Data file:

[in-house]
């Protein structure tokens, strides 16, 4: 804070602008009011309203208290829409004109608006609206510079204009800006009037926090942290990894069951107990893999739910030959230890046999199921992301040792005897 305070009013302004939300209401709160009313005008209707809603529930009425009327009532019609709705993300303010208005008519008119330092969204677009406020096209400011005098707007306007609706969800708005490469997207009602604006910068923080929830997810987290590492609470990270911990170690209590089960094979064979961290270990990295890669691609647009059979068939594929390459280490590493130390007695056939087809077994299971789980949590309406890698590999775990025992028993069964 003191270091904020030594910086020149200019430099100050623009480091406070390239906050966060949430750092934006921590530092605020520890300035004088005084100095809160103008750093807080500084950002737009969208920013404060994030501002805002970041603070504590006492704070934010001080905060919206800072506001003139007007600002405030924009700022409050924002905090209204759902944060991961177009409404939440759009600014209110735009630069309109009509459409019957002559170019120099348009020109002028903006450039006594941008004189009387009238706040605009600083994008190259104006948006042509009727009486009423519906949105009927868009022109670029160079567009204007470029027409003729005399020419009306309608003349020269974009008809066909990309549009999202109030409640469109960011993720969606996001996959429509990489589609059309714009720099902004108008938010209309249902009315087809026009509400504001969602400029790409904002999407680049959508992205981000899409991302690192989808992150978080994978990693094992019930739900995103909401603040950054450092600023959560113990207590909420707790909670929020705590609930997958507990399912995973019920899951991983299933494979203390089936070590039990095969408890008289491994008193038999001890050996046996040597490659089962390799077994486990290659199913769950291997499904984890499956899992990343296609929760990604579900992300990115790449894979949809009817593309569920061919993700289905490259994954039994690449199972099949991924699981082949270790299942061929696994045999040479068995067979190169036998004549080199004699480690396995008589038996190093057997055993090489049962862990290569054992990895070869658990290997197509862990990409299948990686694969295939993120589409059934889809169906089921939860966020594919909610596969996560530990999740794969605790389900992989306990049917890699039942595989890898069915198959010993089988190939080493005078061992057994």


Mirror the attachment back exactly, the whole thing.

[in-house]
């Protein structure tokens, strides 16, 4: 804070602008009011309203208290829409004109608006609206510079204009800006009037926090942290990894069951107990893999739910030959230890046999199921992301040792005897 305070009013302004939300209401709160009313005008209707809603529930009425009327009532019609709705993300303010208005008519008119330092969204677009406020096209400011005098707007306007609706969800708005490469997207009602604006910068923080929830997810987290590492609470990270911990170690209590089960094979064979961290270990990295890669691609647009059979068939594929390459280490590493130390007695056939087809077994299971789980949590309406890698590999775990025992028993069964 003191270091904020030594910086020149200019430099100050623009480091406070390239906050966060949430750092934006921590530092605020520890300035004088005084100095809160103008750093807080500084950002737009969208920013404060994030501002805002970041603070504590006492704070934010001080905060919206800072506001003139007007600002405030924009700022409050924002905090209204759902944060991961177009409404939440759009600014209110735009630069309109009509459409019957002559170019120099348009020109002028903006450039006594941008004189009387009238706040605009600083994008190259104006948006042509009727009486009423519906949105009927868009022109670029160079567009204007470029027409003729005399020419009306309608003349020269974009008809066909990309549009999202109030409640469109960011993720969606996001996959429509990489589609059309714009720099902004108008938010209309249902009315087809026009509400504001969602400029790409904002999407680049959508992205981000899409991302690192989808992150978080994978990693094992019930739900995103909401603040950054450092600023959560113990207590909420707790909670929020705590609930997958507990399912995973019920899951991983299933494979203390089936070590039990095969408890008289491994008193038999001890050996046996040597490659089962390799077994486990290659199913769950291997499904984890499956899992990343296609929760990604579900992300990115790449894979949809009817593309569920061919993700289905490259994954039994690449199972099949991924699981082949270790299942061929696994045999040479068995067979190169036998004549080199004699480690396995008589038996190093057997055993090489049962862990290569054992990895070869658990290997197509862990990409299948990686694969295939993120589409059934889809169906089921939860966020594919909610596969996560530990999740794969605790389900992989306990049917890699039942595989890898069915198959010993089988190939080493005078061992057994």